Review: Jesus Revolution

jesus revolution

Jesus RevolutionGreg Laurie, Ellen Vaughn. Grand Rapids: Baker Books, 2018.

Summary: An account of the Jesus Movement centered around Calvary Chapel and Chuck Smith, who mentored Greg Laurie into ministry, and how such a revival might come once more.

Some might argue that the last major American Awakening took place in the late 1960’s to mid- 1970’s in what was known as the Jesus Movement. Young men and women were coming to faith out of the hippie, drug culture. It was happening all over the United States in locality after locality. There was no national campaign. I know. I was a part of it.

So was Greg Laurie, and in this book, he, along with Ellen Vaughn offers a personal narrative of the times, the Southern California movement that centered around Chuck Smith’s Calvary Chapel, and Greg’s conversion to Christ, growth as a young believer under Smith’s mentoring, and the beginnings of his own ministry, resulting eventually in Harvest Christian Fellowship.

Laurie and Vaughn narrate the times: the transition from the staid 1950’s to the tumultuous 1960’s, the rise of the civil rights and anti-war movements, the proliferation of drug use, the rock festivals, and how the promise of Woodstock rapidly unraveled, leaving the children of the counter-culture desperate for something better.

Greg’s own story involved growing up in a single parent family with his mother and a series of her boyfriends. He didn’t know who his father was. Then he encountered Lonnie Frisbee, a charismatic minister who, at the time, was working with Chuck Smith, an older pastor who was open to this movement of God among young people and taught them the Bible, training converts to be disciples and witnesses.

Greg narrates coming to faith, and plunging into the life of Calvary Chapel, learning that drugs and discipleship could not go together. He began bearing witness to his faith, using art talents to create what became a popular pamphlet. Eventually he is invited to lead a Bible study over in Riverside that explodes, at which time Chuck Smith helps him plant a church that became Harvest Christian Fellowship.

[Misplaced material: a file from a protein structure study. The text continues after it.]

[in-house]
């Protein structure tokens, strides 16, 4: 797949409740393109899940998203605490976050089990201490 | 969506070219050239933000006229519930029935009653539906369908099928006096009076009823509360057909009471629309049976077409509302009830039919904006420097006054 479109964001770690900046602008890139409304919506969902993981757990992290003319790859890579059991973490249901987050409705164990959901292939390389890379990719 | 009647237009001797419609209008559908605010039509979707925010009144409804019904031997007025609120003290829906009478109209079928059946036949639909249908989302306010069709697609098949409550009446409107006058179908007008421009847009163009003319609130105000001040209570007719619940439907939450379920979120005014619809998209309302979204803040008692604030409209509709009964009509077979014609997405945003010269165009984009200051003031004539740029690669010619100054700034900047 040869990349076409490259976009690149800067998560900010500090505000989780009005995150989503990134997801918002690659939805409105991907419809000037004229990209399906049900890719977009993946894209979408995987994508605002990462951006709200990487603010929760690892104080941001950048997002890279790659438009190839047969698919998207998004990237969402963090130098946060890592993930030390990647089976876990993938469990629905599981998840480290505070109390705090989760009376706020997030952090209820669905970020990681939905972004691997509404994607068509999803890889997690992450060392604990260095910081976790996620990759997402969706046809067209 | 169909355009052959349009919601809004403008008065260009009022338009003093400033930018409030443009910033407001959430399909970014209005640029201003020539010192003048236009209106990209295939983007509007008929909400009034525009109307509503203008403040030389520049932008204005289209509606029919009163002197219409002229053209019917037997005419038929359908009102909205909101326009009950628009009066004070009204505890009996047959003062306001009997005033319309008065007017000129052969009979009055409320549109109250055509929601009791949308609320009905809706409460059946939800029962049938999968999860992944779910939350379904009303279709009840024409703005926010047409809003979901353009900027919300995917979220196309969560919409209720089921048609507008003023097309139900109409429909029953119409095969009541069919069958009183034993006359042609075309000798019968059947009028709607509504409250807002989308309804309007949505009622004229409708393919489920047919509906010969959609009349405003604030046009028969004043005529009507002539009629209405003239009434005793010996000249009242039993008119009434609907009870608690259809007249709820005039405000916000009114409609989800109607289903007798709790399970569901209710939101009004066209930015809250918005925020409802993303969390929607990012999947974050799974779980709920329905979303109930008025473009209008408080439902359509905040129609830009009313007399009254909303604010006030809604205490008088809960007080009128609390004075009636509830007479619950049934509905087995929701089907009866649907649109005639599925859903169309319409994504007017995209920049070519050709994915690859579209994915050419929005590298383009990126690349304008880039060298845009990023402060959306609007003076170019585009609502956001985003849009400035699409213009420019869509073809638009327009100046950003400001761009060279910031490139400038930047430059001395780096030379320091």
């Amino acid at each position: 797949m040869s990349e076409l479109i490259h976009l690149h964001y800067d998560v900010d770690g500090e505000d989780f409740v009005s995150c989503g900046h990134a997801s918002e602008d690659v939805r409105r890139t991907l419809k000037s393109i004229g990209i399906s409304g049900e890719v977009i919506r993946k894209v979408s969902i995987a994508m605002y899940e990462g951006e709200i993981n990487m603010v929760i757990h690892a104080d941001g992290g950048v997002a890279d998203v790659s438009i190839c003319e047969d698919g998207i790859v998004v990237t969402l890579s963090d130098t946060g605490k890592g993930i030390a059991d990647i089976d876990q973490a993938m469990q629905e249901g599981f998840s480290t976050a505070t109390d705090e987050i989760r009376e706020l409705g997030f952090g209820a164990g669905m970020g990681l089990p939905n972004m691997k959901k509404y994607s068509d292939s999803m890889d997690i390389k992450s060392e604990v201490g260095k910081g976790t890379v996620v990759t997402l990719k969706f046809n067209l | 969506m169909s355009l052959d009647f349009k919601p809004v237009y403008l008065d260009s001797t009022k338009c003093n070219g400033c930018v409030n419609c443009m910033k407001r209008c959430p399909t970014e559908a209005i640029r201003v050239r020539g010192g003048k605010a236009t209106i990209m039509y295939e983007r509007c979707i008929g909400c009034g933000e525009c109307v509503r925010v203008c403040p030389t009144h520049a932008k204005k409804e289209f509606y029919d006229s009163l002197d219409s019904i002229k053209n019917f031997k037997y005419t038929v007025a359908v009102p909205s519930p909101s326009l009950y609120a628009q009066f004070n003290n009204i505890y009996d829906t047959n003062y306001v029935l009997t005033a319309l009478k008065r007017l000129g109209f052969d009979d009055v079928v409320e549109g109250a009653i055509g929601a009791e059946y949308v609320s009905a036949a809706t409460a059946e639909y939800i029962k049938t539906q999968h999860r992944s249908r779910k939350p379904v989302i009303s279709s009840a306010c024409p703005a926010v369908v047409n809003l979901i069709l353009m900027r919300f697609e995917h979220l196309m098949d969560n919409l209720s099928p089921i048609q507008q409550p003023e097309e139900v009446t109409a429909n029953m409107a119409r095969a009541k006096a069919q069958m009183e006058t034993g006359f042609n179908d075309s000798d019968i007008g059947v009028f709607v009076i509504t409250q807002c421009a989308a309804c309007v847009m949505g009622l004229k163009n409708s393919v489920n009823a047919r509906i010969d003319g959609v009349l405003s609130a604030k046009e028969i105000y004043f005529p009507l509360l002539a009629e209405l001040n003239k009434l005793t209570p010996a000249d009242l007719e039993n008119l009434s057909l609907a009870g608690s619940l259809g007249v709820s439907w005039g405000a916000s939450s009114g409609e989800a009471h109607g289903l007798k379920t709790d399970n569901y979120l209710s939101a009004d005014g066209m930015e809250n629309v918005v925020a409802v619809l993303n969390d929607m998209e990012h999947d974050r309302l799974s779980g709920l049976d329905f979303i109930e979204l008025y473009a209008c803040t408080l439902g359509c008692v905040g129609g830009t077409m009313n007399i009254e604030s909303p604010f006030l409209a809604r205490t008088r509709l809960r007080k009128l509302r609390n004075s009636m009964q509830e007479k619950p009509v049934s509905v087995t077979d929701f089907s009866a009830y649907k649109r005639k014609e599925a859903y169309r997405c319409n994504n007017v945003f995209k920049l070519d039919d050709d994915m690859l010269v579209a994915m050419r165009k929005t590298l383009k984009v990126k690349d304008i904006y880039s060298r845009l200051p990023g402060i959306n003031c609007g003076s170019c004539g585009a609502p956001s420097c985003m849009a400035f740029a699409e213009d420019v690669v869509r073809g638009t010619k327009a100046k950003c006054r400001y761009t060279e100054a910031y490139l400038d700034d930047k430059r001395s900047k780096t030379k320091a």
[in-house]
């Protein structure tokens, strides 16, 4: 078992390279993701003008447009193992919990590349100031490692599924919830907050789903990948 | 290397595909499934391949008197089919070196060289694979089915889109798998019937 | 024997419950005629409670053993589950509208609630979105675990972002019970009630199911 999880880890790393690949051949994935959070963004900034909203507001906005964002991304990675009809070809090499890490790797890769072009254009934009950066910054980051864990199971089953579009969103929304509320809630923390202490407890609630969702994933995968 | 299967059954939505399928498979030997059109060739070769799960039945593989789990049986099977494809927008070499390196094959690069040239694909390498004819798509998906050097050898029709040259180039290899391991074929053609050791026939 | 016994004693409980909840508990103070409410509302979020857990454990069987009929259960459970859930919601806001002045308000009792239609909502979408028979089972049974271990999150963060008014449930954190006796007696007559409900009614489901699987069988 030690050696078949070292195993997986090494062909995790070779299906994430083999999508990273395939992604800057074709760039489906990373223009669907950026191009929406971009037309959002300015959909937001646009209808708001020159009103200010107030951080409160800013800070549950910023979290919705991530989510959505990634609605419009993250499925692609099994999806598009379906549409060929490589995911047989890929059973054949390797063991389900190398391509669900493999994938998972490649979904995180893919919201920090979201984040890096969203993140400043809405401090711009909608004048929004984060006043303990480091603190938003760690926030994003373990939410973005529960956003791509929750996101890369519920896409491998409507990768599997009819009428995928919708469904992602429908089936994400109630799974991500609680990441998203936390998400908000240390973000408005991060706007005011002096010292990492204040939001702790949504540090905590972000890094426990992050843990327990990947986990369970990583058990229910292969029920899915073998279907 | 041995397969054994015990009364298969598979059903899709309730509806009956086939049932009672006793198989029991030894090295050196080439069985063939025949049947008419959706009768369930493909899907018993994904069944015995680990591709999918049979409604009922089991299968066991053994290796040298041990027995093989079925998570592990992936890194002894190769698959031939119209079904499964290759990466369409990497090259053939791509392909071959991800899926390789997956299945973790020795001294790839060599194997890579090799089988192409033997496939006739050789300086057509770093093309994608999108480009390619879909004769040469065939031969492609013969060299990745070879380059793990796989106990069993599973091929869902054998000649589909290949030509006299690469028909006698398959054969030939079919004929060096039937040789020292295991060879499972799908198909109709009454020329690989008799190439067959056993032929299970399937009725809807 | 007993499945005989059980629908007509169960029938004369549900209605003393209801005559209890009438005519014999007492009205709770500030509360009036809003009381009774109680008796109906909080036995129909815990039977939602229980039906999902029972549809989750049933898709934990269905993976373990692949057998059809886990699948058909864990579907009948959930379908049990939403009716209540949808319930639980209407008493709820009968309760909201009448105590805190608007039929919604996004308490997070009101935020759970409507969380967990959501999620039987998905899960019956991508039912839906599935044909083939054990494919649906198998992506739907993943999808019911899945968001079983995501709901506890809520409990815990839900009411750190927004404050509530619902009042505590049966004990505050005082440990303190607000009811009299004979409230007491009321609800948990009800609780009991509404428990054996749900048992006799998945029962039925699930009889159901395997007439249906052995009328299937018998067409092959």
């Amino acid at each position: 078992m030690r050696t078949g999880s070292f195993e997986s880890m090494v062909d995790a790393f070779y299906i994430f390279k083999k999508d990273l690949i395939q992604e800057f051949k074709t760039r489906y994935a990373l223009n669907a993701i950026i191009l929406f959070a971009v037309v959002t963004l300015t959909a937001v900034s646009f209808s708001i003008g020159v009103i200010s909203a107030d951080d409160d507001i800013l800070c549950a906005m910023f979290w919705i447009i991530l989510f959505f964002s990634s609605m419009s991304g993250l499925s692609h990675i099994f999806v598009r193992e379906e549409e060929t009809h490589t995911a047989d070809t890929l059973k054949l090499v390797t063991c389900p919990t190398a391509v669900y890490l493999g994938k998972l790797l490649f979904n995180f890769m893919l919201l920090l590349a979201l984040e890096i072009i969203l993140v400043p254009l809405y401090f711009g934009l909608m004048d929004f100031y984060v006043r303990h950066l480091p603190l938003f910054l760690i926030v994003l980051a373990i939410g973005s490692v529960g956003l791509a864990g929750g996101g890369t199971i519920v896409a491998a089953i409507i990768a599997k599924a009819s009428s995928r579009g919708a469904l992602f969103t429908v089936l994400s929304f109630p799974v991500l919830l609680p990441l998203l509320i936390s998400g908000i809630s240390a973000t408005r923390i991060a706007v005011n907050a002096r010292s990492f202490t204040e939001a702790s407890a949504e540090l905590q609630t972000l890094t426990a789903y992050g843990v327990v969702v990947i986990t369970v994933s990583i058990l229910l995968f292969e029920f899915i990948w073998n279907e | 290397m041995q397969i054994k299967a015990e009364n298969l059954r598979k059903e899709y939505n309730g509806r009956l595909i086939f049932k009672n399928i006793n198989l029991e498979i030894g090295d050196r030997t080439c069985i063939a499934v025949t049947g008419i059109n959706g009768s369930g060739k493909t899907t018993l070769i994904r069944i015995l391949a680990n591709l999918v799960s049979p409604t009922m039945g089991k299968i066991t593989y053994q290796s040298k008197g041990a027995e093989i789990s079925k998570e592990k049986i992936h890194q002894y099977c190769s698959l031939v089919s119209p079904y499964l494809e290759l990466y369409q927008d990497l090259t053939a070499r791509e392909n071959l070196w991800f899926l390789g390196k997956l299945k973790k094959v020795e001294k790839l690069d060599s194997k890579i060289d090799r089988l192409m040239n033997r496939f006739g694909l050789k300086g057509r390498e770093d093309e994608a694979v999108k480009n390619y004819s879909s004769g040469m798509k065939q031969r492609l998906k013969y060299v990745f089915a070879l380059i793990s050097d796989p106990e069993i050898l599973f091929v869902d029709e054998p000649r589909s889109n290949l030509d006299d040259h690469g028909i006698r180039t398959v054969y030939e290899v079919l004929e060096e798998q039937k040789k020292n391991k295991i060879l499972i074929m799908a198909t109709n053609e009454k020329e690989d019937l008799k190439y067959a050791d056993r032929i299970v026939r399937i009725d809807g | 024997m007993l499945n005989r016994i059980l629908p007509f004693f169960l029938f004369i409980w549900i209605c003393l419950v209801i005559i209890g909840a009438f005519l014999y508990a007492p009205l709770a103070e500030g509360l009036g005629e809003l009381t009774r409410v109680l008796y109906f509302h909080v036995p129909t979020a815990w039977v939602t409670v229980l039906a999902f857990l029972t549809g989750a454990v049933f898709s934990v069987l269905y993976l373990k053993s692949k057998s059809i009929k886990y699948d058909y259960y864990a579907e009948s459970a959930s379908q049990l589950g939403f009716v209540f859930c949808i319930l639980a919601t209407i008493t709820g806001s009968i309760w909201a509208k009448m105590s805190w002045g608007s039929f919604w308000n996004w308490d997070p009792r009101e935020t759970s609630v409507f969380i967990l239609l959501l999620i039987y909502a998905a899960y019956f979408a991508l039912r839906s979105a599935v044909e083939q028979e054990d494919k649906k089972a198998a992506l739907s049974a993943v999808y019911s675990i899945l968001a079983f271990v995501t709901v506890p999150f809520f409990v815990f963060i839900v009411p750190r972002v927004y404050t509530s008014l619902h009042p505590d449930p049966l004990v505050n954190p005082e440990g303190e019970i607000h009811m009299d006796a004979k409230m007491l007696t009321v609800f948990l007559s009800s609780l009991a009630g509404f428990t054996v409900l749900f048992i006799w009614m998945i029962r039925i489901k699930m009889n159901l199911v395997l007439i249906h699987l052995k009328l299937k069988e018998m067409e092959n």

The book goes on to interweave the subsequent life of Greg Laurie, and his wife Cathe, also converted through the ministry, and the subsequent narrative of the next forty years in the U.S. This includes some of the personal tragedies in his life including the death of his own son, and the falling out he had with Chuck Smith when he planted a church in Orange County, where he grew up and where Calvary Chapel was based. Fortunately, the two of them reconciled before Smith’s death.

One of the most significant parts of the book for me were a couple pages where he cited Billy Graham’s The Jesus Generation (a book I read during that period, so grateful for the affirmation of the evangelist for the work of God we were seeing all around us). Graham noted strengths of this movement that were evident in Greg’s narrative and that I saw as well:

  • “It was spontaneous, without a human figurehead…”
  • It was “Bible based.” All of us had dog-eared, marked up Bibles.
  • “The movement was about an experience with Jesus, not head knowledge.”
  • There was an emphasis on the Holy Spirit.
  • “[L]ives were dramatically transformed” as people were liberated from “addictions, and ingrained patterns of sin.”
  • “The movement’s emphasis was on Christian discipleship.” We talked about being “sold out” to Christ in every area of life.
  • “It was interracial and multicultural.”
  • “The movement showed a great zeal for evangelism.” I’ve often joked that if it moved, we tried to witness to it!
  • “The movement emphasized the second coming of Jesus.” Given the turbulence of the times with assassinations, Middle East conflict, and so much discord in the country, we thought Christ could come in our lifetime (pp. 165-166).

An odd characteristic of the book is that references to Laurie are in the third person, perhaps due to it being a co-authored work. Nevertheless, the book offers an eyewitness account of the times and the Jesus Movement that is helpful for anyone who wants to know more about this revival. While the cultural history offers a broad summary, and the account is centered in Southern California, I found that it rang true to my own experience, and that of others I’ve talked to from other cities.

It has been debated whether the Jesus Movement was a revival. The authors argue that it was, as a movement orchestrated by God and not human agency, in which Jesus was powerfully transforming lives through the Holy Spirit. Their purpose is not nostalgia, but rather to challenge the church that it can happen again. They ask whether, like the youth, and some of the churches of the 1960’s, we are desperate enough in our day:

“God grants revival. He grants it to those who are humble enough to know they need it, to those who have a certain desperate hunger for Him. Only out of self-despair–a helpless understanding of the reality of sin and one’s absolute inability to cure it–does anyone ever turn wholeheartedly to God. That desperation is sometimes hard to come by in America, because it is the opposite of self-sufficiency. In the US, many of us live under the illusion that our needs are already met, that maybe God is an add-on to our already comfortable existence” (pp. 232-233).

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Disclosure of Material Connection: I received a complimentary review copy of this book from the publisher in exchange for an honest review. The opinions I have expressed are my own.